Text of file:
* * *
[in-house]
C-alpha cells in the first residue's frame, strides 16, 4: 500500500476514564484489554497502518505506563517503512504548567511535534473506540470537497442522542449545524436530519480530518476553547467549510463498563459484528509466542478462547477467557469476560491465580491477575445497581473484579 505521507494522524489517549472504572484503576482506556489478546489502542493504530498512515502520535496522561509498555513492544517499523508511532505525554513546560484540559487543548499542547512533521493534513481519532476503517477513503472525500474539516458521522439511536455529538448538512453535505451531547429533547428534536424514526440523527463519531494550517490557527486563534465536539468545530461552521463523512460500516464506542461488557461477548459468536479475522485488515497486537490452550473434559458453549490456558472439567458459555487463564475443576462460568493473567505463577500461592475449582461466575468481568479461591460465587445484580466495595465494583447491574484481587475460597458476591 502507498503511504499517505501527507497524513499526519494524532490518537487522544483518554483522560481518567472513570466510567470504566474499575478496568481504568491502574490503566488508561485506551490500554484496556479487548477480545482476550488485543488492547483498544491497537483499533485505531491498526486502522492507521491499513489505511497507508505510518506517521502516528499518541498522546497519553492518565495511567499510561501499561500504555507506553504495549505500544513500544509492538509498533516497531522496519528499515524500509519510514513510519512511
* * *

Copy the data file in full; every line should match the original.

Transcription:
[in-house]
C-alpha cells in the first residue's frame, strides 16, 4: 500500500476514564484489554497502518505506563517503512504548567511535534473506540470537497442522542449545524436530519480530518476553547467549510463498563459484528509466542478462547477467557469476560491465580491477575445497581473484579 505521507494522524489517549472504572484503576482506556489478546489502542493504530498512515502520535496522561509498555513492544517499523508511532505525554513546560484540559487543548499542547512533521493534513481519532476503517477513503472525500474539516458521522439511536455529538448538512453535505451531547429533547428534536424514526440523527463519531494550517490557527486563534465536539468545530461552521463523512460500516464506542461488557461477548459468536479475522485488515497486537490452550473434559458453549490456558472439567458459555487463564475443576462460568493473567505463577500461592475449582461466575468481568479461591460465587445484580466495595465494583447491574484481587475460597458476591 502507498503511504499517505501527507497524513499526519494524532490518537487522544483518554483522560481518567472513570466510567470504566474499575478496568481504568491502574490503566488508561485506551490500554484496556479487548477480545482476550488485543488492547483498544491497537483499533485505531491498526486502522492507521491499513489505511497507508505510518506517521502516528499518541498522546497519553492518565495511567499510561501499561500504555507506553504495549505500544513500544509492538509498533516497531522496519528499515524500509519510514513510519512511